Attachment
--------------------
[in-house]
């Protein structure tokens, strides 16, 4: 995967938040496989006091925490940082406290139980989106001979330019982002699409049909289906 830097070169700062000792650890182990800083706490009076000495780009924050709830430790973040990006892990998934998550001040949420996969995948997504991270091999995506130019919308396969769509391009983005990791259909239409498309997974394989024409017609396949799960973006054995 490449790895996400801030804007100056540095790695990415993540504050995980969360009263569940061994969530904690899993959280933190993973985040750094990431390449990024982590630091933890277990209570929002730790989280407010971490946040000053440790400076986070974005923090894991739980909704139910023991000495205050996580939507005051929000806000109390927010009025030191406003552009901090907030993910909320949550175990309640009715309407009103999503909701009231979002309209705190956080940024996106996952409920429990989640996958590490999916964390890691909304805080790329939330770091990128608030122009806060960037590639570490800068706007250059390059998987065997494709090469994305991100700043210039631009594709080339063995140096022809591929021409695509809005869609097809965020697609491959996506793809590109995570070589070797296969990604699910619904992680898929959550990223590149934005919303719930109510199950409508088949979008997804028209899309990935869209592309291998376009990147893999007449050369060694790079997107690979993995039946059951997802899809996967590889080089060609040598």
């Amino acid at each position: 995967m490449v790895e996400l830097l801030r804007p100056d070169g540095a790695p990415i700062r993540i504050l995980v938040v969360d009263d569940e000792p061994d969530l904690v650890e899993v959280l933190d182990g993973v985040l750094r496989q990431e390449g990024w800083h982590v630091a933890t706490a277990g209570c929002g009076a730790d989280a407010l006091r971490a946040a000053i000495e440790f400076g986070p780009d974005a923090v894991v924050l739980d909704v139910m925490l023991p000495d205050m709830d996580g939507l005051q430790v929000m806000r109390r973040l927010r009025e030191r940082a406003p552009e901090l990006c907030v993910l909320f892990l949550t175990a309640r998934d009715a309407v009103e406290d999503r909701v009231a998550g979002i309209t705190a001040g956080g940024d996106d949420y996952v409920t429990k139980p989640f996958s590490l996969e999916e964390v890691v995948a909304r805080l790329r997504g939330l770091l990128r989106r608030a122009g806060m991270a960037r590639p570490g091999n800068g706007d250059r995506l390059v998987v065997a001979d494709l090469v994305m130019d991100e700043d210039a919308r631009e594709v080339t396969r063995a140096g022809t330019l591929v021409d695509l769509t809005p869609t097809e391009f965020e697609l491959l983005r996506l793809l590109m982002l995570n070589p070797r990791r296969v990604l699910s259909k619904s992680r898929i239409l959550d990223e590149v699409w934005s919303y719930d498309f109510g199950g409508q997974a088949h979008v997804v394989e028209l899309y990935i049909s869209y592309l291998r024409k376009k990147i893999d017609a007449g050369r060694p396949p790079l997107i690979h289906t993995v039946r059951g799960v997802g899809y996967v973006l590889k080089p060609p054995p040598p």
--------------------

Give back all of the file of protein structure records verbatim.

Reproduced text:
[in-house]
């Protein structure tokens, strides 16, 4: 995967938040496989006091925490940082406290139980989106001979330019982002699409049909289906 830097070169700062000792650890182990800083706490009076000495780009924050709830430790973040990006892990998934998550001040949420996969995948997504991270091999995506130019919308396969769509391009983005990791259909239409498309997974394989024409017609396949799960973006054995 490449790895996400801030804007100056540095790695990415993540504050995980969360009263569940061994969530904690899993959280933190993973985040750094990431390449990024982590630091933890277990209570929002730790989280407010971490946040000053440790400076986070974005923090894991739980909704139910023991000495205050996580939507005051929000806000109390927010009025030191406003552009901090907030993910909320949550175990309640009715309407009103999503909701009231979002309209705190956080940024996106996952409920429990989640996958590490999916964390890691909304805080790329939330770091990128608030122009806060960037590639570490800068706007250059390059998987065997494709090469994305991100700043210039631009594709080339063995140096022809591929021409695509809005869609097809965020697609491959996506793809590109995570070589070797296969990604699910619904992680898929959550990223590149934005919303719930109510199950409508088949979008997804028209899309990935869209592309291998376009990147893999007449050369060694790079997107690979993995039946059951997802899809996967590889080089060609040598």
């Amino acid at each position: 995967m490449v790895e996400l830097l801030r804007p100056d070169g540095a790695p990415i700062r993540i504050l995980v938040v969360d009263d569940e000792p061994d969530l904690v650890e899993v959280l933190d182990g993973v985040l750094r496989q990431e390449g990024w800083h982590v630091a933890t706490a277990g209570c929002g009076a730790d989280a407010l006091r971490a946040a000053i000495e440790f400076g986070p780009d974005a923090v894991v924050l739980d909704v139910m925490l023991p000495d205050m709830d996580g939507l005051q430790v929000m806000r109390r973040l927010r009025e030191r940082a406003p552009e901090l990006c907030v993910l909320f892990l949550t175990a309640r998934d009715a309407v009103e406290d999503r909701v009231a998550g979002i309209t705190a001040g956080g940024d996106d949420y996952v409920t429990k139980p989640f996958s590490l996969e999916e964390v890691v995948a909304r805080l790329r997504g939330l770091l990128r989106r608030a122009g806060m991270a960037r590639p570490g091999n800068g706007d250059r995506l390059v998987v065997a001979d494709l090469v994305m130019d991100e700043d210039a919308r631009e594709v080339t396969r063995a140096g022809t330019l591929v021409d695509l769509t809005p869609t097809e391009f965020e697609l491959l983005r996506l793809l590109m982002l995570n070589p070797r990791r296969v990604l699910s259909k619904s992680r898929i239409l959550d990223e590149v699409w934005s919303y719930d498309f109510g199950g409508q997974a088949h979008v997804v394989e028209l899309y990935i049909s869209y592309l291998r024409k376009k990147i893999d017609a007449g050369r060694p396949p790079l997107i690979h289906t993995v039946r059951g799960v997802g899809y996967v973006l590889k080089p060609p054995p040598p």